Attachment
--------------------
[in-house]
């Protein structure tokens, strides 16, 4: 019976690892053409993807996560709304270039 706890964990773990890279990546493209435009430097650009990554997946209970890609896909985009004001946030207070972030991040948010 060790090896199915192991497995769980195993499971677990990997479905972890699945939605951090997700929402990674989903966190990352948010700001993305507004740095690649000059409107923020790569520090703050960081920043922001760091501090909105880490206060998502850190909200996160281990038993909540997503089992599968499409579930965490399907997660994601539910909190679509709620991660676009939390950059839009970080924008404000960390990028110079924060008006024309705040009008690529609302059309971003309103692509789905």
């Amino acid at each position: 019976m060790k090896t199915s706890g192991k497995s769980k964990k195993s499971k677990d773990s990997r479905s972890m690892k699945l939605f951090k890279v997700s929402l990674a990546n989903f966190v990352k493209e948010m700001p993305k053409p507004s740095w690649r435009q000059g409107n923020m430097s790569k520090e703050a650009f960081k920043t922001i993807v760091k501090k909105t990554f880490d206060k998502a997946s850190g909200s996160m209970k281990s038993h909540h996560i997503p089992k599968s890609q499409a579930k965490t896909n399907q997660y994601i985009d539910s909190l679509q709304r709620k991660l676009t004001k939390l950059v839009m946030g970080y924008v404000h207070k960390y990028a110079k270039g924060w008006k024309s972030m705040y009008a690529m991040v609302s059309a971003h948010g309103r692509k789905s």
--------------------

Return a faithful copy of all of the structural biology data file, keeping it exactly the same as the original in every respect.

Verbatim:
[in-house]
């Protein structure tokens, strides 16, 4: 019976690892053409993807996560709304270039 706890964990773990890279990546493209435009430097650009990554997946209970890609896909985009004001946030207070972030991040948010 060790090896199915192991497995769980195993499971677990990997479905972890699945939605951090997700929402990674989903966190990352948010700001993305507004740095690649000059409107923020790569520090703050960081920043922001760091501090909105880490206060998502850190909200996160281990038993909540997503089992599968499409579930965490399907997660994601539910909190679509709620991660676009939390950059839009970080924008404000960390990028110079924060008006024309705040009008690529609302059309971003309103692509789905």
């Amino acid at each position: 019976m060790k090896t199915s706890g192991k497995s769980k964990k195993s499971k677990d773990s990997r479905s972890m690892k699945l939605f951090k890279v997700s929402l990674a990546n989903f966190v990352k493209e948010m700001p993305k053409p507004s740095w690649r435009q000059g409107n923020m430097s790569k520090e703050a650009f960081k920043t922001i993807v760091k501090k909105t990554f880490d206060k998502a997946s850190g909200s996160m209970k281990s038993h909540h996560i997503p089992k599968s890609q499409a579930k965490t896909n399907q997660y994601i985009d539910s909190l679509q709304r709620k991660l676009t004001k939390l950059v839009m946030g970080y924008v404000h207070k960390y990028a110079k270039g924060w008006k024309s972030m705040y009008a690529m991040v609302s059309a971003h948010g309103r692509k789905s």